Databases

A database is a list of related data in which rows of information are called records and columns of information are called fields.
A database in Excel can be any size and should contain columns headings to identify the fields.
Databases can be used to help maintain, analyse and filter your data.
Your column headings will be used by Excel to indicate that this is a list of data ??
Organising your data as a small database will allow you to sort, filter and organise your data very quickly.
The following table is an example of a very simple database. Each column in your list represents a different field.


 

Each row represents a different record in the database and any new rows should be entered directly below the last record.
A worksheet can contain several database tables ?
Field names must be unique.
You should always leave at least one blank row and column between your table and any other data in the worksheet.
Excel is obviously limited to 65,536 rows and 256 columns. If you have a large amount of records it may be worth considering using Microsoft Access.


Database Worksheet Functions

DAVERAGE - Returns the average of the numbers in a database column satisfying a condition.
DCOUNT - Returns the number of values in a database column satisfying a condition.
DCOUNTA - Returns the number of values in a database column satisfying a condition.
DGET - Returns the single value from a database column satisfying a condition.
DMAX - Returns the largest number in a database column satisfying a condition.
DMIN - Returns the smallest number in a database column satisfying a condition.
DPRODUCT - Returns the product of all the values in a database column satisfying a condition.
DSTDEV - Returns the standard deviation of numbers in a database column satisfying a condition.
DSTDEVP - Returns the standard deviation of numbers in a database column satisfying a condition.
DSUM - Returns the total of all the values in a database column satisfying a condition.
DVAR - Returns the variance of numbers in a database column satisfying a condition.
DVARP - Returns the variance of numbers in a database column satisfying a condition.


These functions are very useful when you are working with data in multiple rows and columns.
There are 12 specific worksheet functions dedicated to working with large tables of data. These all begin with the letter "D" and are often referred to as the Dfunctions. They all take three arguments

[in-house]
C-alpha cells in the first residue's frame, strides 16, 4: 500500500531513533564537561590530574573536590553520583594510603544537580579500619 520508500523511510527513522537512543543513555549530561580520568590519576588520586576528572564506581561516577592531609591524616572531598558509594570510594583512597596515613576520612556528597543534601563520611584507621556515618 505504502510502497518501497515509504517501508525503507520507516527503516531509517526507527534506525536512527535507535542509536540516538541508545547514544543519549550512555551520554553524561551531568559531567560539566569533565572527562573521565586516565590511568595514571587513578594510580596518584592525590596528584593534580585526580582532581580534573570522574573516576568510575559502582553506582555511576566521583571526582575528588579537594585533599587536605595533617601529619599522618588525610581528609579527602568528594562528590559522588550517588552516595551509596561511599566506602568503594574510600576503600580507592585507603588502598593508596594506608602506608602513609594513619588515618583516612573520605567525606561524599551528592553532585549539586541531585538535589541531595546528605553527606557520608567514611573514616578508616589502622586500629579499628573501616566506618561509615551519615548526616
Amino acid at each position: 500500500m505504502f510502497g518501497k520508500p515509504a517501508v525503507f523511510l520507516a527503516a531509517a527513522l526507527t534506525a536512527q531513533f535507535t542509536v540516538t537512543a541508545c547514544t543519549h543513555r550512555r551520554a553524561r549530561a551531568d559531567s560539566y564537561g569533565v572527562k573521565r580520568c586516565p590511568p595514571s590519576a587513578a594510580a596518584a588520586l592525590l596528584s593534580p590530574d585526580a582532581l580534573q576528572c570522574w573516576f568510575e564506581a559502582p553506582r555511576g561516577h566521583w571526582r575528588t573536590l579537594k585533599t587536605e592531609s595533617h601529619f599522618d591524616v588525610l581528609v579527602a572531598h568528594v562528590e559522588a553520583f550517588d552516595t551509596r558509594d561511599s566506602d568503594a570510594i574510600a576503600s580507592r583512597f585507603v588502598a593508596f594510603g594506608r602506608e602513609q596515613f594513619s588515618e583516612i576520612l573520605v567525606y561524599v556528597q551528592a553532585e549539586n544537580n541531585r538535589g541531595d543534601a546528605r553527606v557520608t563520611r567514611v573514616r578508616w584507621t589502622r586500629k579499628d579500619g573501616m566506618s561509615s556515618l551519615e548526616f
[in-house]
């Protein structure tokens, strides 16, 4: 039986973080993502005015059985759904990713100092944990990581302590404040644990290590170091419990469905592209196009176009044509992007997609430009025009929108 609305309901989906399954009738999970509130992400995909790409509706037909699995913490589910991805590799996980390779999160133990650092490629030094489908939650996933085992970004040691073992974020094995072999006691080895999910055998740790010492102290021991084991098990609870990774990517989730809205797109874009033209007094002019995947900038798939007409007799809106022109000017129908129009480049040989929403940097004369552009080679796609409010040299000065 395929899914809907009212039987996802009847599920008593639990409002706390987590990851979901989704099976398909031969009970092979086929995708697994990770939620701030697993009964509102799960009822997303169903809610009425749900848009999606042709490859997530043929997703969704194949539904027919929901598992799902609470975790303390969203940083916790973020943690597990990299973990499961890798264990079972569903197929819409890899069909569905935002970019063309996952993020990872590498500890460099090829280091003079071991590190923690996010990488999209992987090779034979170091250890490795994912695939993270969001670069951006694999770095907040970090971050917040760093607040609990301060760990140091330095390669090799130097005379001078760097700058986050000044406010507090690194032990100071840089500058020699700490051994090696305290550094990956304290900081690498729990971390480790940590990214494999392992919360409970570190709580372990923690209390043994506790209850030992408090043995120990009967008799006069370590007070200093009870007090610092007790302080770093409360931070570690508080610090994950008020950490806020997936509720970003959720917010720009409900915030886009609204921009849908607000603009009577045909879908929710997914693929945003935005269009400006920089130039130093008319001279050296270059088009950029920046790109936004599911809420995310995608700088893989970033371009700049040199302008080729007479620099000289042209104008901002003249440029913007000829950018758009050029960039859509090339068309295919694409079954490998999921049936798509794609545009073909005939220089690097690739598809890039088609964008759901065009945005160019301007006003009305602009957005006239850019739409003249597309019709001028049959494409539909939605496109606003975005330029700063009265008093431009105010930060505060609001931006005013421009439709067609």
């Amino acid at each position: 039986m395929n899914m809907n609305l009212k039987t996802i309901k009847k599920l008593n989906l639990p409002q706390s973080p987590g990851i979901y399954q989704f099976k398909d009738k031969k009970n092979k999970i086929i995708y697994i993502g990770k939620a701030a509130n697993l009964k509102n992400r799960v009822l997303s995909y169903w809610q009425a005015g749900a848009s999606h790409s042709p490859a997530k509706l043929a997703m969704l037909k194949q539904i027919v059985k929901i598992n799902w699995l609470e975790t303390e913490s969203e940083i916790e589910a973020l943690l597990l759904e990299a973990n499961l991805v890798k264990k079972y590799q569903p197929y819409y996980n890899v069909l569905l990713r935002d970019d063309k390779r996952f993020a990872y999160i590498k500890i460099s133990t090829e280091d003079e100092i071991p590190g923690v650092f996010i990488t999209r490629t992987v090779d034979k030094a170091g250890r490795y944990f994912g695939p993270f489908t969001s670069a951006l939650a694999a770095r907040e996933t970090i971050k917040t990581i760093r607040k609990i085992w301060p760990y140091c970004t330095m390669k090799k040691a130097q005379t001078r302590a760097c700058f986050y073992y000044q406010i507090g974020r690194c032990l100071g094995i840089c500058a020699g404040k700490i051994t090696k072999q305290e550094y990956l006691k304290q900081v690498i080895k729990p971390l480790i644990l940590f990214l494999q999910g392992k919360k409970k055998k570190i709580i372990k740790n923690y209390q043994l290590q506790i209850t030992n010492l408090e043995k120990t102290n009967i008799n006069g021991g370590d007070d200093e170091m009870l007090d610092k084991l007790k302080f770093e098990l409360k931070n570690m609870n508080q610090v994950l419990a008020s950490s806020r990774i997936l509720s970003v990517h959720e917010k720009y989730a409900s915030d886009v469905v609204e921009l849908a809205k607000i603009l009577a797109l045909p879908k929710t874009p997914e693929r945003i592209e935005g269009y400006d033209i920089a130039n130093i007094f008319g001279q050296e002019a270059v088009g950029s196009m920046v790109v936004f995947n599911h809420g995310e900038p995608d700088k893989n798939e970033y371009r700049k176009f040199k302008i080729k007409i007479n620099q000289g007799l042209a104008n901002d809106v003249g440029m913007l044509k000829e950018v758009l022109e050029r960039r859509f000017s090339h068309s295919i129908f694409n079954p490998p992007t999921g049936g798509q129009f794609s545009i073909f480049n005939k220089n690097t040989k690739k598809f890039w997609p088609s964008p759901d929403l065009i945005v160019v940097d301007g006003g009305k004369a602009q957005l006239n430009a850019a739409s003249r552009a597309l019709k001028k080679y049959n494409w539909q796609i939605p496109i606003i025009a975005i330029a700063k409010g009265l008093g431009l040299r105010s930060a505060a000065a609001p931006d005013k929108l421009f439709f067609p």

Database - the range of cells that makes up the list or database. A database is a list of related data in which the rows are called records and the columns are called fields. The first row of the list contains labels for each column.
Field - indicates which column is used in the function. The field argument can be given as text with the column label enclosed between double quotation marks, such as "Age" or "Salary," or as a number that represents the position of the column within the list: 1 for the first column, 2 for the second column, and so on.
Criteria - the range of cells that contains the conditions you specify. You can use any range for the criteria argument, as long as it includes at least one column label and at least one cell below the column label for specifying a condition for the column. This is explained in more detail on the next page


You should be aware that you cannot use array formulas in place of your criteria.
For example the following will not work
{=DSUM(Named_Range,3,{"Age","Name","26","Simon"})}


(Data > Form)

This dialog box can be used to capture data values for a list.
The corresponding data fields will be included that match those on the worksheet
You can add new records to the list, remove records and make changes to entries in the list all via a dialog box.
You can also use this dialog box to find items that meet certain criteria.


Using Subtotals

This allows you to quickly insert the SUBTOTAL worksheet function combined with Outlines to help you summarise your information.
2010 ?? AGGREGATE worksheet function combined with Outlines to help you summarise your information.


Important

The first row of your database table must contain column headings. These should be formatted differently so they stand out.
Do not use the same field name in more than one column of your table.
The advantage of using column names as opposed to column numbers when working with the worksheet functions means that columns can be inserted or deleted and the functions will still return the correct result.
Do not allow blank rows and/or columns in your database table.
Organising your data as a database will allow you to create specialised reports by using Pivot Tables. This is discussed in a separate section Pivot Tables.
Try to only use one database (or list) per worsheet.
Ensure the database table is always surrounded by at least one blank row and column.


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